But sub-extremal RN black hole can be formed from generic initial conditions and there will be singularity behind the inner horizon. This singularity still cannot be seen from the vicinity of the black hole, that is why it is not considered as a naked singularity from the perspective of spacetime, where the black hole is formed. On the other hand, the singularity will be seen from the different patch, so it will be considered as a naked singularity in the vicinity of the white hole.
     
  12. Jan 22, 2017 #11

    PeterDonis

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    No, it can't. The interior of this solution (everything inside the outer horizon) is unstable against small perturbations. (In fact this is true of all the idealized black hole solutions, including Schwarzschild). "Generic initial conditions" requires stability against small perturbations.

    It doesn't matter. They are connected through the "wormhole" regions, so they're part of the same spacetime.

    Yes, it does; they are connected through the "wormhole" interior. See above.
     
  13. Jan 22, 2017 #12
    @PeterDonis , I would really like to see the references from which you come to these conclusions. But as I mentioned before, I read from Carroll and everything he says seems to me logical, so is it too. Other sources that I read are also consistent with it. You can see it here:
    image.jpeg
    I know in the realistic conditions neither Schwarzschild black hole nor RN black hole can be exist, but we are discussing ideal black holes here.

    Can you please show which part of the metric implies mathematically that the infinite spacetime patches should belong to the same universe? I agree that, they are likely belong to the same universe, existence of wormhole does not definitely mean that it must be true. If it is, please clarify it with reasonable arguments or references.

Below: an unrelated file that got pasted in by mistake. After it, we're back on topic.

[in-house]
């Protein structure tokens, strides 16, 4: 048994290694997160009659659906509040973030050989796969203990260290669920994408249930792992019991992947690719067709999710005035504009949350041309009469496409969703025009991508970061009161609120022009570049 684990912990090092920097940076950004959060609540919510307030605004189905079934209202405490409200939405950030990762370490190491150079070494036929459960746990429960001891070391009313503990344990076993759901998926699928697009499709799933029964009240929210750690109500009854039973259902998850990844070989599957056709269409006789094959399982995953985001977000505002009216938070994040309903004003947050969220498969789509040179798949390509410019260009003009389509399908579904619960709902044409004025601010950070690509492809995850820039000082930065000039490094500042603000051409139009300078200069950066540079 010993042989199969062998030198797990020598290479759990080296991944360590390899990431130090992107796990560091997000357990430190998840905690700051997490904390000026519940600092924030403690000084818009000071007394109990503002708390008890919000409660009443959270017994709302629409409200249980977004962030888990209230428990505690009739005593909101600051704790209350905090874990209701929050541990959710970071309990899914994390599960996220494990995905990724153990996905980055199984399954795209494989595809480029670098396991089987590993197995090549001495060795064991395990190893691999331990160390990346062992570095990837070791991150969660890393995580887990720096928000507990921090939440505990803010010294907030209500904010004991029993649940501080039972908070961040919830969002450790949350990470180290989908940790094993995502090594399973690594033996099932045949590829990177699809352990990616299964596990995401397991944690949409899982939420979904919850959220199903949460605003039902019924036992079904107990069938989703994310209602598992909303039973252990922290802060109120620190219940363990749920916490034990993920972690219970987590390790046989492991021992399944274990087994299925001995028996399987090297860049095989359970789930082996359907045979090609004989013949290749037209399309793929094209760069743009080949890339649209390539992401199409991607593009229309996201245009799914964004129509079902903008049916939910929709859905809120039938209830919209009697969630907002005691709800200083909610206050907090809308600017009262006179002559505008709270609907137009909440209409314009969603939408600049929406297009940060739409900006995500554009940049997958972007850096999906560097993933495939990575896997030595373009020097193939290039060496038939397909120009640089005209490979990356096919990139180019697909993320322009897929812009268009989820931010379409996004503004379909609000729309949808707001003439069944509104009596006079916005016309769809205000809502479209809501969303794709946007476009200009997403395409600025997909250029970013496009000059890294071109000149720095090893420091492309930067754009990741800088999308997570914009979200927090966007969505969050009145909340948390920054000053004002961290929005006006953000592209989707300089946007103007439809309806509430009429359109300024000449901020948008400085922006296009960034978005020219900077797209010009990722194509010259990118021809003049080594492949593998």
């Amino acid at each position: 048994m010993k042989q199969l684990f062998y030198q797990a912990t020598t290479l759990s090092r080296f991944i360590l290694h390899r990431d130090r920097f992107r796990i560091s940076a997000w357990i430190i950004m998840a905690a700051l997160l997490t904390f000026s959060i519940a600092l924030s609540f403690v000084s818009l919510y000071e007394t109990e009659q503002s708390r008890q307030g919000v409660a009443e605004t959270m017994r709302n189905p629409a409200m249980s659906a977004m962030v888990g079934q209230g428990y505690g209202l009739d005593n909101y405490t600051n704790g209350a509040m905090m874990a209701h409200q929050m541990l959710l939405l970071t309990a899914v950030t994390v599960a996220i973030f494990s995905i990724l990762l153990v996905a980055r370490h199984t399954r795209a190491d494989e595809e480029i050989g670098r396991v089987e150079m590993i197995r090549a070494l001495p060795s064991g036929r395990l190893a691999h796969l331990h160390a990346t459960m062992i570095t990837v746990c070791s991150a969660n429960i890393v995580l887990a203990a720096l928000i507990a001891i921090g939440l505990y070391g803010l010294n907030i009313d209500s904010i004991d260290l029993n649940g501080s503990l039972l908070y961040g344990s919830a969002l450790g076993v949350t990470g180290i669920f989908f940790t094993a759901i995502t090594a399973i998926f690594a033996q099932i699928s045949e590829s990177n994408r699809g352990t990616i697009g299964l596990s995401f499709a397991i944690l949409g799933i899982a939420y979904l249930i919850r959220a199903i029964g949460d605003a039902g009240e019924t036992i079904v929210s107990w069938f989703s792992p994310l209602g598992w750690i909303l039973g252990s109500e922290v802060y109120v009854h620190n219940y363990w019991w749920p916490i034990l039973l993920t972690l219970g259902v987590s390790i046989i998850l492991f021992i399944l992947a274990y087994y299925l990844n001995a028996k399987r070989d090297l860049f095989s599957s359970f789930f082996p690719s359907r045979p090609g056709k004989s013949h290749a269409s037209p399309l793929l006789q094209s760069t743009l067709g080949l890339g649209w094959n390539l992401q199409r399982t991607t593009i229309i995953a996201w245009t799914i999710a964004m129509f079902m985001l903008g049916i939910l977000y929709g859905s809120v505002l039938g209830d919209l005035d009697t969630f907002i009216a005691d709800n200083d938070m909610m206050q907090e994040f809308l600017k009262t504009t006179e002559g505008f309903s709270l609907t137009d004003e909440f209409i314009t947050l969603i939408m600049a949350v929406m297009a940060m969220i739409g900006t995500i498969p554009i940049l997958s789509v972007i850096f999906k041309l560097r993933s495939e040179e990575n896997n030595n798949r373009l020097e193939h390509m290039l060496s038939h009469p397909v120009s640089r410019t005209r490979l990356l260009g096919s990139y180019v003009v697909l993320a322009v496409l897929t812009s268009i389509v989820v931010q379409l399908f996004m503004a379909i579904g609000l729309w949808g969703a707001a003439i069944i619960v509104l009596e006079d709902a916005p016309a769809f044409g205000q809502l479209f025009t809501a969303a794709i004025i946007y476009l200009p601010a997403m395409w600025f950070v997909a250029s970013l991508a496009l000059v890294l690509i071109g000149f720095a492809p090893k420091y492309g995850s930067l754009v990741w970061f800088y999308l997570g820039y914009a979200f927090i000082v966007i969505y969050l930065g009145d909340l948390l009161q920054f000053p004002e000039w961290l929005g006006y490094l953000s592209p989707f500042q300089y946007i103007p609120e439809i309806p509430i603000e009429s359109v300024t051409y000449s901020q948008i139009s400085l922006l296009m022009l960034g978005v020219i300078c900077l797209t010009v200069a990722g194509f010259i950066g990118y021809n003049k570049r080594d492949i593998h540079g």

14. Jan 22, 2017 #13

    PeterDonis

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    The fact that the interiors of the idealized black holes are unstable against small perturbations is common knowledge at the graduate level in GR; since this thread is an "A" level thread, that background knowledge is assumed. IIRC it is discussed in MTW and Wald.

    I didn't say they "belong to the same universe" (by which I assume you mean the infinities in each of them are the same infinity). I said they are all part of the same spacetime, because they are connected through the "wormhole" interior regions. That is obvious from the diagram in the OP of this thread, and it's true regardless of the relationship of the infinities in each exterior region to each other.
     
  15. Jan 22, 2017 #14
    No. You said sub-extremal black hole cannot be formed from generic initial conditions. I showed you a reference from S. Carroll's book in which it says it can and requested from you to explain your contradictory statement and giving some noble references if you think the book is wrong.